If you arrive at your new home and something is missing or damaged, you can always call your lawyer. He or she will review the agreement to confirm that missing items should have been left, and can follow up with the vendor’s lawyer about compensating you for repairs that you will have to make. I also recommend scheduling your final walk-through for the day before closing or the day of closing, because if something is damaged at that point, it is possible to arrange for a holdback on the vendor’s money to cover repair costs, which will make it easier for you to be reimbursed if you have to hire someone to fix damage or replace a broken item.

Cesia

Cesia is a real estate lawyer at Wall-Armstrong and Green, a boutique law firm in Barrie focusing on real estate and estates. When she’s not online, she can usually be found in her garden.

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Closing time

November 9, 2011

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In my post last week, I talked about adjustments on closing. Adjustments are one element of closing costs: the costs that you will have to pay in addition to your purchase price in order to buy your home.

There are several line items in closing costs; some are fixed, and some are variable. Some fixed costs include legal fees, registration costs and Land Transfer Tax (which is a flat percentage of the purchase price). Some variable costs include title insurance premiums and disbursements, for items such as title searches and off-title searches.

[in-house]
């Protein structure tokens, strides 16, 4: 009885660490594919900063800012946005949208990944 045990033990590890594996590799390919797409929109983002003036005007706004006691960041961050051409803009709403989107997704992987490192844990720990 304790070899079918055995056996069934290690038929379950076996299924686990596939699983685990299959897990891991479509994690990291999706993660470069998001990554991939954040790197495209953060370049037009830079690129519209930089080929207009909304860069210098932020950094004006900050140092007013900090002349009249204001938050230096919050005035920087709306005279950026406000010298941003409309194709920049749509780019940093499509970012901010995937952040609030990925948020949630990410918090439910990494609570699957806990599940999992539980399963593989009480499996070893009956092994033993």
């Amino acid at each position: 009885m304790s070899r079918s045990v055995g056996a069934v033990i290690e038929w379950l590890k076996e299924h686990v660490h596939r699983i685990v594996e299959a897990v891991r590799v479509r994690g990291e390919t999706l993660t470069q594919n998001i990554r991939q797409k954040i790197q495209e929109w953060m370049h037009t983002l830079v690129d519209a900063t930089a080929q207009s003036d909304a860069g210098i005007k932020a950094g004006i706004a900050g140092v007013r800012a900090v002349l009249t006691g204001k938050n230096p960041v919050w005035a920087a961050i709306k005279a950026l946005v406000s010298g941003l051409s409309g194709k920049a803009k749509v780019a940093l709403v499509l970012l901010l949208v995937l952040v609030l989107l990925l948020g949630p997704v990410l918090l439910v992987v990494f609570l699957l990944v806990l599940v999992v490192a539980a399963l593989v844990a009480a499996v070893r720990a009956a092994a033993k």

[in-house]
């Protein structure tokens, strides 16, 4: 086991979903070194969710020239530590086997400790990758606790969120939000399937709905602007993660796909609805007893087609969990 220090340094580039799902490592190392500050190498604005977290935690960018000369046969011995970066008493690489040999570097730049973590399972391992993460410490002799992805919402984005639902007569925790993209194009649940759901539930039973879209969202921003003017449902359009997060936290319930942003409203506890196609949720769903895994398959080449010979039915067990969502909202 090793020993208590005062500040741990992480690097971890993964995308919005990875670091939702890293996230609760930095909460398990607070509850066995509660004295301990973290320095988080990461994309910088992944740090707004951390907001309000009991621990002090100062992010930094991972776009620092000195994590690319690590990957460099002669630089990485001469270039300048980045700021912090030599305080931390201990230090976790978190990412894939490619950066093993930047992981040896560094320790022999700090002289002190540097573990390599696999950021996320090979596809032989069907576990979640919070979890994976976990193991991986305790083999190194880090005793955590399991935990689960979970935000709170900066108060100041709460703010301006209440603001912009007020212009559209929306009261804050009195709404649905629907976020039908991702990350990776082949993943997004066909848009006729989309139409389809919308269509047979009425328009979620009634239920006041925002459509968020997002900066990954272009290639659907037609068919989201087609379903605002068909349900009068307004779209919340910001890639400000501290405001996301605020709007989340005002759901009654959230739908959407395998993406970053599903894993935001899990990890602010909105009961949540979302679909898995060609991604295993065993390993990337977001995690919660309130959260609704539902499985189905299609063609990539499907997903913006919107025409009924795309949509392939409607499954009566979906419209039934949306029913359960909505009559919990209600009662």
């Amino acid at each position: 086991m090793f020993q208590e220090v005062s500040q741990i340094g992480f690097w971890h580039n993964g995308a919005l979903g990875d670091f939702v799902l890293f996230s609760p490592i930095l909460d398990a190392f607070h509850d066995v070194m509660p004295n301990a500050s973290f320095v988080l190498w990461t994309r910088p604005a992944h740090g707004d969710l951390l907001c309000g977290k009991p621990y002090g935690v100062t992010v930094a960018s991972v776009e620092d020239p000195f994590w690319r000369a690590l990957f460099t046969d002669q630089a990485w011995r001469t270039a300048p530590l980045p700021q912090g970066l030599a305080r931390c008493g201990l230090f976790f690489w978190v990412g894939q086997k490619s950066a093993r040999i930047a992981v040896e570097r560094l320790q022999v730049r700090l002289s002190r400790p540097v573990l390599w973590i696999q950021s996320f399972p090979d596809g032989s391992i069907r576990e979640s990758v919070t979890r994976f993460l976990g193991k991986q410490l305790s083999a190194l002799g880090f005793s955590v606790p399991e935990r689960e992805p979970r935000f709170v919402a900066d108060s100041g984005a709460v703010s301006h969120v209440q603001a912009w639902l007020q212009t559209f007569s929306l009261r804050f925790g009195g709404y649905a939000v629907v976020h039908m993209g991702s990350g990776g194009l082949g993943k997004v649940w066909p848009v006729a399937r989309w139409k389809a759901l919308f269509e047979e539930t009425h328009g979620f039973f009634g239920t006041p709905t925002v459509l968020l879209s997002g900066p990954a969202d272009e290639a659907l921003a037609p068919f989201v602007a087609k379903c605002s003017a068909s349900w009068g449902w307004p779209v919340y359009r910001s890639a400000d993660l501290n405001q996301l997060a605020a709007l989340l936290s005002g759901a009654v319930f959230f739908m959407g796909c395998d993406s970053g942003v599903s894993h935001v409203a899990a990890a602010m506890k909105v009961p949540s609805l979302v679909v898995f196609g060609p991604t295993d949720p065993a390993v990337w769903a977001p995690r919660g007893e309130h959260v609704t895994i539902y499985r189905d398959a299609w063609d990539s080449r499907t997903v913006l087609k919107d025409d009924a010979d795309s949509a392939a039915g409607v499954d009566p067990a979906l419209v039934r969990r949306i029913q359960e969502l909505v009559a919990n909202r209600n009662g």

And also note: you will also have to pay closing costs when you sell, but these are typically much lower and generally are taken out of the sale proceeds, so that you will not end up being out of pocket for them.

Cesia

Cesia is a real estate lawyer at Wall-Armstrong and Green, a boutique law firm in Barrie focusing on real estate and estates. When she’s not online, she can usually be found in her garden.

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Buying tenants

October 26, 2011

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If you are purchasing a home that is currently rented out (or has an apartment that is currently rented out), there are extra precautions that you should take to ensure that the closing will go smoothly, whether you want to buy the house empty or want to keep the tenants.

If you are buying a house that is rented and intend to live there yourself, you need to be certain that the vendor has given proper notice to the tenants to ensure that they will leave on closing. If you want to keep the tenants, you will need tenant acknowledgements of the change in ownership and will want to review the tenancy agreements to be sure that you are content with the way the agreement has been set up. If you intend to keep the tenants for a time but will want to move in yourself eventually, you will also want to review the timelines in the Ontario Residential Tenancies Act so that you give proper notice. You will also want to generally review the Act to make sure that you are keeping to the obligations of a residential landlord.

Having tenants can be cost-effective, particularly for first-time buyers, but you should always ensure that you are prepared to work within the rules and obligations of being a landlord.

Cesia

Cesia is a real estate lawyer at Wall-Armstrong and Green, a boutique law firm in Barrie focusing on real estate and estates. When she’s not online, she can usually be found in her garden.